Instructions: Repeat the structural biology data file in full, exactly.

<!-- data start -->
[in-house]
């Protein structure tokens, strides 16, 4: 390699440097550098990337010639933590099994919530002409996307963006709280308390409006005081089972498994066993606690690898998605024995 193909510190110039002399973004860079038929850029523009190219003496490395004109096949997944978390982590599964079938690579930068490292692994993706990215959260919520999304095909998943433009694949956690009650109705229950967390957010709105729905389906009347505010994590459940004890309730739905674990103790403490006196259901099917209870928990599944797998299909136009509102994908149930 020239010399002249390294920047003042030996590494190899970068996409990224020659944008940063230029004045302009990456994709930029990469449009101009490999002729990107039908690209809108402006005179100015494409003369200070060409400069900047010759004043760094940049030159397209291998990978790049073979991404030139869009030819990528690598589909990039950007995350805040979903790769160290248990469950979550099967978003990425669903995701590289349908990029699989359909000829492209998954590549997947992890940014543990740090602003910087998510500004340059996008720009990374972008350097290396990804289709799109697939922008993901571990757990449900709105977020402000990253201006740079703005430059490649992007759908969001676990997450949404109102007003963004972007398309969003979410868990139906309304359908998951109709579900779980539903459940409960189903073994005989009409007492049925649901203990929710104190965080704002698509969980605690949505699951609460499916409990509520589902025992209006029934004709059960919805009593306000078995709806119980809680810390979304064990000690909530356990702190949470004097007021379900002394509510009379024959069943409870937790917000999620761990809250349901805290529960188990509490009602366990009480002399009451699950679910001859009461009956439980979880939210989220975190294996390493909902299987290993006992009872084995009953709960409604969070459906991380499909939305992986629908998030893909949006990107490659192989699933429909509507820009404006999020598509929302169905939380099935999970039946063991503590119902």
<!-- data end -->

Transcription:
[in-house]
């Protein structure tokens, strides 16, 4: 390699440097550098990337010639933590099994919530002409996307963006709280308390409006005081089972498994066993606690690898998605024995 193909510190110039002399973004860079038929850029523009190219003496490395004109096949997944978390982590599964079938690579930068490292692994993706990215959260919520999304095909998943433009694949956690009650109705229950967390957010709105729905389906009347505010994590459940004890309730739905674990103790403490006196259901099917209870928990599944797998299909136009509102994908149930 020239010399002249390294920047003042030996590494190899970068996409990224020659944008940063230029004045302009990456994709930029990469449009101009490999002729990107039908690209809108402006005179100015494409003369200070060409400069900047010759004043760094940049030159397209291998990978790049073979991404030139869009030819990528690598589909990039950007995350805040979903790769160290248990469950979550099967978003990425669903995701590289349908990029699989359909000829492209998954590549997947992890940014543990740090602003910087998510500004340059996008720009990374972008350097290396990804289709799109697939922008993901571990757990449900709105977020402000990253201006740079703005430059490649992007759908969001676990997450949404109102007003963004972007398309969003979410868990139906309304359908998951109709579900779980539903459940409960189903073994005989009409007492049925649901203990929710104190965080704002698509969980605690949505699951609460499916409990509520589902025992209006029934004709059960919805009593306000078995709806119980809680810390979304064990000690909530356990702190949470004097007021379900002394509510009379024959069943409870937790917000999620761990809250349901805290529960188990509490009602366990009480002399009451699950679910001859009461009956439980979880939210989220975190294996390493909902299987290993006992009872084995009953709960409604969070459906991380499909939305992986629908998030893909949006990107490659192989699933429909509507820009404006999020598509929302169905939380099935999970039946063991503590119902």